Google opens up an additional Pandora's box of information freedom so easy anyone can open it. Type in something like "family guy s02e01" and you'll get tons of sites where you can simply download that episode, a number of torrents and a few sites where you can actually stream it without leaving your browser. I know a number of people who get their textbooks by typing in the name plus "filetype:pdf". What really hit me, though, was when I opened Youtube earlier today and typed in "system of a down". On the first page, there was a playlist--a relatively new Youtube feature--containing a wide variety of songs by the band. The videos were just still pictures of each album cover, but they were HD, so the sound quality was pristine. One click later they were all on autoplay. Napster had nothing on this.
As a result, I'm surprised that Apple and Google aren't taking more heat from the likes of the RIAA. If the trade associations want to keep up the Quixotic fight for DRM, Apple and Google seem like the logical targets--not single moms whose kids once used KaZaA. Yet both they and the legal community seem stuck in denial. I know a number of people whose music libraries currently exceed 30GB; assuming 3MB per song, that's about 10,000 songs. According to the Copyright Act, each one of those if punishable by a fine between $750 and $150,000--for a total of, you know, somewhere in the $7.5m to $1.5b range. Between that and the DMCA, most of my friends, your friends, and millions of other people are criminals, and we each owe a corporate association or two astronomical sums of money. Yet those laws have resulted in only a handful of lawsuits, most of which have settled out of court. How can we take this legislation seriously?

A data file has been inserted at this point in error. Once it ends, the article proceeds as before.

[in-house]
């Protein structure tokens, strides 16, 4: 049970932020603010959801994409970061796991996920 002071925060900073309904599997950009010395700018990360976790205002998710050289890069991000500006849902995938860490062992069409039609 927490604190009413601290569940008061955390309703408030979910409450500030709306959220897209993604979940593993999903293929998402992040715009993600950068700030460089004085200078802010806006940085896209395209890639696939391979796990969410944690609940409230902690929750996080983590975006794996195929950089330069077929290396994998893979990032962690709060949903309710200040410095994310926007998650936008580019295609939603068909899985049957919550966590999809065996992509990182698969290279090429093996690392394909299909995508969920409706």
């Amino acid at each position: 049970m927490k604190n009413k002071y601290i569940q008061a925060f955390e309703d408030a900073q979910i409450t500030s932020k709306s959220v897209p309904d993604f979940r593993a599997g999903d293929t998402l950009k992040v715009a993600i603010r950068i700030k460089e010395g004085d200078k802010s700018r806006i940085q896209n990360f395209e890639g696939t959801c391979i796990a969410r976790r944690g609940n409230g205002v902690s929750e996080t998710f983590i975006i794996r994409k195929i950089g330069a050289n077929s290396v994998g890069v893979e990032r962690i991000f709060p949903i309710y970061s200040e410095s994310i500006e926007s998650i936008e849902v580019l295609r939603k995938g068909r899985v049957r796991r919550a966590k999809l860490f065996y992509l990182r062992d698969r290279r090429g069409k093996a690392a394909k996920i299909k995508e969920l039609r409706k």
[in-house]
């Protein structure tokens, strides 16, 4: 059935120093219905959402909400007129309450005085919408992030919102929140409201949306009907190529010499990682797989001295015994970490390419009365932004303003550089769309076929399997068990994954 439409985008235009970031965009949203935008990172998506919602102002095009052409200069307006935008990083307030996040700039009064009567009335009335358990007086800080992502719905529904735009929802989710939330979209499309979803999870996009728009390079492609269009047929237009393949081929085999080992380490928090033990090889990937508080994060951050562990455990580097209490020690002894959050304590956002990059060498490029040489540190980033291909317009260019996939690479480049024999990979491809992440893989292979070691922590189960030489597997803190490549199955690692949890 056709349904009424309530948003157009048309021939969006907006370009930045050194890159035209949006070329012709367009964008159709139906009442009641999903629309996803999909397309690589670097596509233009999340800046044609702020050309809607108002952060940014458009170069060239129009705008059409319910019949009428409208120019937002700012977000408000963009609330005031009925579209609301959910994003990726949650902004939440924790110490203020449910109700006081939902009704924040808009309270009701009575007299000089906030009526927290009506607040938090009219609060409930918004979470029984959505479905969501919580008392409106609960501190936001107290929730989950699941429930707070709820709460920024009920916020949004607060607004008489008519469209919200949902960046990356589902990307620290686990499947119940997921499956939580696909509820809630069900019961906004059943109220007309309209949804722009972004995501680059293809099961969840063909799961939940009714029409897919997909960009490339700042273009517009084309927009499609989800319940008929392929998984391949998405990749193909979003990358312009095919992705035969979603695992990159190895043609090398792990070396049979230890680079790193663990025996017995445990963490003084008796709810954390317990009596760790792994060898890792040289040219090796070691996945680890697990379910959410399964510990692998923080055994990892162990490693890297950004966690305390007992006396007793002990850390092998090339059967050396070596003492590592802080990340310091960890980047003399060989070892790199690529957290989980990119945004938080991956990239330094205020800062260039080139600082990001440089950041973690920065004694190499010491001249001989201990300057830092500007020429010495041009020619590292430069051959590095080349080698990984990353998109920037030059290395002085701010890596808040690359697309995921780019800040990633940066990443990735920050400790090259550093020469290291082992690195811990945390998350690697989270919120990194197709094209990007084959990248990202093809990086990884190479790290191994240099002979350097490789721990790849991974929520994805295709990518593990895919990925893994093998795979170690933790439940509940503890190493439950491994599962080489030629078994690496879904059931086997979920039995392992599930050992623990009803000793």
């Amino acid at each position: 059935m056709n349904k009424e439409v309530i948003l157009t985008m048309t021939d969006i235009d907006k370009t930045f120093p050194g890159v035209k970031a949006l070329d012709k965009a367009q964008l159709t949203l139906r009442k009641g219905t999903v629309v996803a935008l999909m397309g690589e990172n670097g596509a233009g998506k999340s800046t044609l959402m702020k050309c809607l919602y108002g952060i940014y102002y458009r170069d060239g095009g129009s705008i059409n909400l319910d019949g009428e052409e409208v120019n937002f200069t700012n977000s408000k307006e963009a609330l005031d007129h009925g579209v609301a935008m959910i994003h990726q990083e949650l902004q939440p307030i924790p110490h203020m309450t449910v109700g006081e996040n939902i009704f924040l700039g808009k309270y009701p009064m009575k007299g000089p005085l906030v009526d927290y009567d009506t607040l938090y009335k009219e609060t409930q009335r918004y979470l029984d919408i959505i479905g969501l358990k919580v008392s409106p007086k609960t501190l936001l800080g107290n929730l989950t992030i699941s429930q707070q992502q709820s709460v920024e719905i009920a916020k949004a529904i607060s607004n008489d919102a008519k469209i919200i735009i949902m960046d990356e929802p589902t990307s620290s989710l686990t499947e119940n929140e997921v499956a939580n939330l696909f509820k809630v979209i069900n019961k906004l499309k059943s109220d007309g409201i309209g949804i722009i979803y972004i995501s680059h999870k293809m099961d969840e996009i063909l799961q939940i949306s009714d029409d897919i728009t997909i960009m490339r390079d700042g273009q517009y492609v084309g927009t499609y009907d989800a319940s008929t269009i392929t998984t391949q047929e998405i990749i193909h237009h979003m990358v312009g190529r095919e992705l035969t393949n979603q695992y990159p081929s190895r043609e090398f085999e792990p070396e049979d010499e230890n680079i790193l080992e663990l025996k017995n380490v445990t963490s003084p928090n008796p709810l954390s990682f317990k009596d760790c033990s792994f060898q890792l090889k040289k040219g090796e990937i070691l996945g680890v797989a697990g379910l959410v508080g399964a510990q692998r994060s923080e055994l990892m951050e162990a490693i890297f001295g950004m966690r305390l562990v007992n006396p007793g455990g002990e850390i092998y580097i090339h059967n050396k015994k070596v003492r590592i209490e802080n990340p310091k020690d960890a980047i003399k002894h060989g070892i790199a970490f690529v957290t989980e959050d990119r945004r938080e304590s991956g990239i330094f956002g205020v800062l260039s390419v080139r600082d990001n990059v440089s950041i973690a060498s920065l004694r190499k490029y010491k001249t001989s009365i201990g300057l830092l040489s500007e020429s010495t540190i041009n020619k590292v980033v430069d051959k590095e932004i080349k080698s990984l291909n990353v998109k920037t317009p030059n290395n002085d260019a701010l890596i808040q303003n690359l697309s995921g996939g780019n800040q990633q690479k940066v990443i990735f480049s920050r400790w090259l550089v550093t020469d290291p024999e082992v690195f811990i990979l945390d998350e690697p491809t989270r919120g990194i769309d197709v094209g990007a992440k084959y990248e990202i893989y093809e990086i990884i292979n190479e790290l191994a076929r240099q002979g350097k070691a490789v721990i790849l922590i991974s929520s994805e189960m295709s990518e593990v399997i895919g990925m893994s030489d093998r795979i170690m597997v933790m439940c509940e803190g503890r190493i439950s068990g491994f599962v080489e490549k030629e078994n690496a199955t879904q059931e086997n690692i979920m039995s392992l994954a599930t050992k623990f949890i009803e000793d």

What I would really like to see is not the RIAA and MPAA shifting their focus to Apple and Google, though either of those would be lots more palatable than their current victims. Instead, I wish they and all the other parties who care about copyright would be willing to take a levelheaded look at the way media is being consumed. I wish they'd step back and be realistic about the options content creators have. DRM is not really one of them. You can't share your bits and control them, too. There are other, more sustainable ways of making a living. Artists can go on concert tours. They can do private shows for hire. Film producers can show their work movie theaters and get paid at the box office. If you look at it that way, sharing becomes the good thing your preschool teacher always said it would be. The more people see your work, the more will care about you, and the bigger your audience becomes to which you can sell your services. A song or movie you get from a friend comes implicitly vouched for, and you're more likely to pay attention to its creators. As Richard Stallman famously said, information wants to be free. I think its time we stopped fighting that and started embracing it.